The BMDCC and the BMD Provincial Clubs maintain rescue programs. It is more commonplace these days for BMDs to be available through BMD Club rescue programs, private rescue groups, and public shelters; but locally rescued Bernese are not always available on demand. With the increasing popularity of the BMD, dogs in need of re-homing will continue to increase. Please contact a Provincial Club Rescue Chair (listed on Provinciall Club's websites) about rescue dogs' availability in specific areas of the country. Club rescue programs provide experienced foster homes that are able to evaluate the needs and character of rescued dogs. Not all rescued/re-homed dogs and adoptive homes are well suited to each other.
Rescuers, with the responsibility for choosing a home for a rescued dog from available adoptive families, base their final placement decisions on making an enduring and rewarding match between dog and owner.


I opened my doors as a private NOT FOR PROFIT BMD rescue home ten years ago. As a concerned and committed breeder I feel that it is my obligation to be there for any and all Bernese in need. Please keep in mind there is a wide variety of reasons a dog may come to find itself in need of a new home, death of the owner, a change in living situation causing an owner to place a much-loved pet that can no longer be kept. Breeders often hold a puppy until they can determine its show and breeding potential or a bitch that has been bred once or twice may be retired; a BMD is lost and ends up far from home in a dog pound, scheduled to be euthanized after 10 days, but is taken into the rescue program. Often dogs coming into rescue can make simply wonderful companions for a new owner with a little patience and time for new owner and dog to acclimate to each other. Some rescue dogs may require different degrees of rehabilitation if the situation they have come from was not ideal. Always make sure you are well advised about the character and past of any dog you are bringing into your home, particularly if you have children.


If you are not prepared to go through the trials and training of a young puppy, an older puppy or mature dog can be a good alternative, especially in households where the family pet may have to spend much of the day unsupervised. If this is of interest to you contact reputable breeders as many of them retire their breeding dogs at a young enough age that they can enjoy many years with a second family. Most BMDs are very adaptable, and a good tempered Bernese Mountain Dog of any age can become an enjoyable member of the family in the very short time. If the dog has been well cared for, it will continue to offer love and devotion to its new owners because a properly raised BMD loves and needs people. Do not hesitate to take an outgoing, good-natured BMD into your home. Although the dog may be confused at first and cause a few minor problems, patience, consistency and reassurance are the key. The dog's self-confidence will return and it will adapt readily to your routine. A few tips when adopting an older dog. Learn all about the dog you are considering and determine if it will fit into your lifestyle. Learn about the dog's habits, diet and past history, if possible perhaps you could take the dog for a week for observation. Be sure that all family members meet the dog before it is adopted and all agree that this is the right decision. It’s best to acquire the dog when you can be at home with the dog full-time for the first week or two. This is so that the dog can learn what is expected of it, teach the dog where to relieve itself, when meals will be served, etc. Allow the dog a month or so to settle into its new environment before beginning formal obedience training. Even if the dog has had classes in the past, training is a good way to help you to understand the dog's responses and personality and for the two of you to become better friends. I highly recommend bonding through formal classes.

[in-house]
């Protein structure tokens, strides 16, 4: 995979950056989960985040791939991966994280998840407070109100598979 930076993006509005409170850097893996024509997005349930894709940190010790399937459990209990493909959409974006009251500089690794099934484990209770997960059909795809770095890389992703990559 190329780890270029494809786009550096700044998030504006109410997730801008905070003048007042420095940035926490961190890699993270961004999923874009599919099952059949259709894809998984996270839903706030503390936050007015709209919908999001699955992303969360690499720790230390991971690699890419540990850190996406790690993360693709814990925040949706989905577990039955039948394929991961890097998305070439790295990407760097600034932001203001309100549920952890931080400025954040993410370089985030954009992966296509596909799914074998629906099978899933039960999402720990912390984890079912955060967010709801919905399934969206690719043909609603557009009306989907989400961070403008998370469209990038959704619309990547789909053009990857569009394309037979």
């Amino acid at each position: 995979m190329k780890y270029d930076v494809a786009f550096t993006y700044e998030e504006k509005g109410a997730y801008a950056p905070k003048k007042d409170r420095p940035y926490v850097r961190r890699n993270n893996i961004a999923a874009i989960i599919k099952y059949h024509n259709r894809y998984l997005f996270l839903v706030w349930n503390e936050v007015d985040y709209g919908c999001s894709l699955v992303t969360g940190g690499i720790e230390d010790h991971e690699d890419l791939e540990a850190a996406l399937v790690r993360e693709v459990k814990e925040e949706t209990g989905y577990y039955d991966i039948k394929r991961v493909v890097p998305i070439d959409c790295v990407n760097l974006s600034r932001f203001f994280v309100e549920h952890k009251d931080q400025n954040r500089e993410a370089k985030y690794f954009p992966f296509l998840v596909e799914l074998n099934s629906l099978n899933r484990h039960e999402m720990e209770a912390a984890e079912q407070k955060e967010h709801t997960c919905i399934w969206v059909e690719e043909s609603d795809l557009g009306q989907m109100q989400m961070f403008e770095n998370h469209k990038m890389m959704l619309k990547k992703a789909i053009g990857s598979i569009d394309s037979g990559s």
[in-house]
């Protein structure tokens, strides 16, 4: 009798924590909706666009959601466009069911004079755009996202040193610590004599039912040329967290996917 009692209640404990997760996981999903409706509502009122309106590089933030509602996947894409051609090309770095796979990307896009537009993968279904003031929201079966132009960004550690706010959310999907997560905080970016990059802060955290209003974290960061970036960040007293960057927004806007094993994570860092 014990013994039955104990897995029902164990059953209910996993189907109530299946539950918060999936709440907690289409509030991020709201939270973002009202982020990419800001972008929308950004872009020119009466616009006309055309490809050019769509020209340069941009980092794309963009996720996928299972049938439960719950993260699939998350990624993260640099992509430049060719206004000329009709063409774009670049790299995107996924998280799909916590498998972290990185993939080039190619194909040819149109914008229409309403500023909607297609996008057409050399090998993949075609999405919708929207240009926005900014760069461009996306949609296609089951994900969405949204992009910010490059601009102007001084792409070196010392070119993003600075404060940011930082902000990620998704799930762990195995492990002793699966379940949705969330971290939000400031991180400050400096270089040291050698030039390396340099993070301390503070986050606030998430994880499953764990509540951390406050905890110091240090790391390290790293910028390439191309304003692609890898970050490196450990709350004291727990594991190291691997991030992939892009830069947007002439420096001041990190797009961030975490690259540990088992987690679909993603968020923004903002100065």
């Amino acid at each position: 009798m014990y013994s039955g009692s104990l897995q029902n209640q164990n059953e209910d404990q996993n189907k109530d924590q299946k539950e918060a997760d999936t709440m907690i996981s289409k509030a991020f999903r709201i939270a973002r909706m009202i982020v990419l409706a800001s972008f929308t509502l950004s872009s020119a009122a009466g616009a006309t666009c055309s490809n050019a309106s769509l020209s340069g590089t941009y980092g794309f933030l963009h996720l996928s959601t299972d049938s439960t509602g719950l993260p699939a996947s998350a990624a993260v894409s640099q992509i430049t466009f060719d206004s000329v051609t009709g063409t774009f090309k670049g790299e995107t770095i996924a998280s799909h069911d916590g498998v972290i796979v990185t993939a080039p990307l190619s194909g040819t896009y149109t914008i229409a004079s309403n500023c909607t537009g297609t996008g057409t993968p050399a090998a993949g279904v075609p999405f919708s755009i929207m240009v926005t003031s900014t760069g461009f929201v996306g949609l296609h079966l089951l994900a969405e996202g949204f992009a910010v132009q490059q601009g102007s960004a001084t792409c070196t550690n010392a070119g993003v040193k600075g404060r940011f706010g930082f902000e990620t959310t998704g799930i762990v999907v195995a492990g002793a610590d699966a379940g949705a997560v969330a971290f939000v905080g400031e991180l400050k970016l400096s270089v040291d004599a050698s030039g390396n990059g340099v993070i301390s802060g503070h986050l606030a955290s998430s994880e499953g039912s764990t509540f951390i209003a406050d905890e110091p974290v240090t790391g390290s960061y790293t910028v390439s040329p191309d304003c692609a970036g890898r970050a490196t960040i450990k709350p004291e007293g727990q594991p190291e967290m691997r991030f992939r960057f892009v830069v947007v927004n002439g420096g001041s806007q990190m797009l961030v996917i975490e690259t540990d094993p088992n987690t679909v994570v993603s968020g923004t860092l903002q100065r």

"If You Breed..., You Should Rescue"

Make a Free Website with Yola.